Security & Fraud

Seattle Utility Customers Privy To Confidential Data

Customers of Seattle City Light and Seattle Public Utilities had a lot to gossip about on Sunday and Monday this past weekend when the utility companies’ new public utilities billing system malfunctioned. Emails were sent out that showed private details and utility usage of other customers, but the company states that the mistake was data-related and not a hack or cyberattack.

It might come as a bit of a shock if you receive someone else’s utility bill, particularly if that person’s house is twice the size of yours and uses twice the utilities. But that’s what happened to customers of Seattle City Light and Seattle Public Utilities on Sunday (Sept. 4) night and into Monday.

The City of Seattle was busy trying to fix a glitch that sent links to over 3,000 people in error. The links showed other people’s bills, including their names, addresses, utility usage and account numbers. These customers were also sent notification emails that were redundant.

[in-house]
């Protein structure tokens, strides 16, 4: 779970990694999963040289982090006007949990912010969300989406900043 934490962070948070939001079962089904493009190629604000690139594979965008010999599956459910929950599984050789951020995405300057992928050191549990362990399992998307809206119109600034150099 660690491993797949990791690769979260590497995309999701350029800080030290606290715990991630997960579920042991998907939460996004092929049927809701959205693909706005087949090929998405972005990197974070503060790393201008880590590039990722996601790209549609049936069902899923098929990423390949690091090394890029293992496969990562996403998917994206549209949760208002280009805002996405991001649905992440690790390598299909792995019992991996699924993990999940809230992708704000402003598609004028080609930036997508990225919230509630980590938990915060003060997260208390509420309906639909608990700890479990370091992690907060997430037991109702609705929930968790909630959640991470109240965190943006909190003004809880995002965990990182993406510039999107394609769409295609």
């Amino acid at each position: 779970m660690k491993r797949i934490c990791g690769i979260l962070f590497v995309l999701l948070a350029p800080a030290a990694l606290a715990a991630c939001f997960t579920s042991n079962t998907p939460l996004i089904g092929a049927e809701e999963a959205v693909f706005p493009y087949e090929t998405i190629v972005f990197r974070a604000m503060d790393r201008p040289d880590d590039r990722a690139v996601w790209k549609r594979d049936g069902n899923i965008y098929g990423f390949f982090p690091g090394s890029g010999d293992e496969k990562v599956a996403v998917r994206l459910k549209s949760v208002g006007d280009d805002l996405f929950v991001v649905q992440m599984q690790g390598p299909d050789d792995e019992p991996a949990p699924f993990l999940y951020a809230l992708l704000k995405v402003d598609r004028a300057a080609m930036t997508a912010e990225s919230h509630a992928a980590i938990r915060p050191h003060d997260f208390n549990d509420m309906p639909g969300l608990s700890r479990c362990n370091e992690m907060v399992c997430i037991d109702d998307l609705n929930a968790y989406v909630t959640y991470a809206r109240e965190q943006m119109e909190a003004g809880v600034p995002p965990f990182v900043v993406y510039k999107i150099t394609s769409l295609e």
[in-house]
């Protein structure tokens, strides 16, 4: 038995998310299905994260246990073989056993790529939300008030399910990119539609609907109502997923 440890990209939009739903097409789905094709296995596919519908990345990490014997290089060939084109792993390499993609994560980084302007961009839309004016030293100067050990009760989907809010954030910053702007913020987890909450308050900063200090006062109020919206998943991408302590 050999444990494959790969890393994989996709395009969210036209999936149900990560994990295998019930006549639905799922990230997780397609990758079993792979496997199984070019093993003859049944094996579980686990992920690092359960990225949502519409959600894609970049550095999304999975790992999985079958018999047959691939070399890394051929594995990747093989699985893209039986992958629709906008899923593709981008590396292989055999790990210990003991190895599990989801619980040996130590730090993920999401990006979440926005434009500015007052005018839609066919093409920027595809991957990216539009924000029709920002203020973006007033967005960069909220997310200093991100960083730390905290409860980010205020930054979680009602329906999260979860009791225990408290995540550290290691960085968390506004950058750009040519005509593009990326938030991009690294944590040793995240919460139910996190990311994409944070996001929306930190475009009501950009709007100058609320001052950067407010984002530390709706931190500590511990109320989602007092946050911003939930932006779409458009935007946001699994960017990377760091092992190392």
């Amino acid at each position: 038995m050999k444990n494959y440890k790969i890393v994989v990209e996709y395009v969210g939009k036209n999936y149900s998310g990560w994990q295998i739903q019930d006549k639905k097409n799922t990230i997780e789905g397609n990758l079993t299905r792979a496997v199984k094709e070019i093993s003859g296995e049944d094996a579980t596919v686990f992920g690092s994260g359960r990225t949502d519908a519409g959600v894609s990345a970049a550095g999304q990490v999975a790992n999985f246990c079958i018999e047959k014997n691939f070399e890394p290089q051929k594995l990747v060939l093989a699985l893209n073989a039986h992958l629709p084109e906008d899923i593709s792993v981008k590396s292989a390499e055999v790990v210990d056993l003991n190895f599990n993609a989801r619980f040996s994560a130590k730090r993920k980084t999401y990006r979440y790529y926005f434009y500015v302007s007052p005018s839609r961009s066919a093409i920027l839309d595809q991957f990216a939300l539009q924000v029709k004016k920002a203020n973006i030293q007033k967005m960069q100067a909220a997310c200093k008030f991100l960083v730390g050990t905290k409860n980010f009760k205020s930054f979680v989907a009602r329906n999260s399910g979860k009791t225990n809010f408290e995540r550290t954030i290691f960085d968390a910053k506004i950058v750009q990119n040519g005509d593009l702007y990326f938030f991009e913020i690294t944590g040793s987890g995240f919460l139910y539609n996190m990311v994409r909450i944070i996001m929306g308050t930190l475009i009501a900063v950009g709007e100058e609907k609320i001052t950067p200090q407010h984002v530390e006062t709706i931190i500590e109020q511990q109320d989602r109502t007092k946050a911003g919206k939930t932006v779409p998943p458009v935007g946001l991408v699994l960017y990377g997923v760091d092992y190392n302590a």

The mailings marked the launch of Seattle City Light and Seattle Public Utilities’ new billing system.

Fortunately, the emailed bills did not include Social Security numbers, bank account numbers or credit card information, and the city blames a technical hiccup for the mistake rather than a hack or cyberattack.

How many people actually opened the links is not known, but the system was shut down a little less than an hour after the problem was reported on Monday morning, according to a press release. And the system was back online Monday evening.

According to Scott Thomsen, City Light spokesman: “There was an error on what we sent to KUBRA,” which is the third-party billing company used by the city. The new system worked properly during final validation tests. “This appears to be a data issue of some sort that we need to sort out. We did anticipate, with any new system, there’s the potential for problems like this to crop up.”

The new system replaces the outdated system that is 15-years-old and no longer supported by its vendor. The updated system went over budget by $34 million and was a year late in its launch.

Oracle and PwC, along with city staff, developed the system, which is expected to collect $1.8 million in annual revenue.



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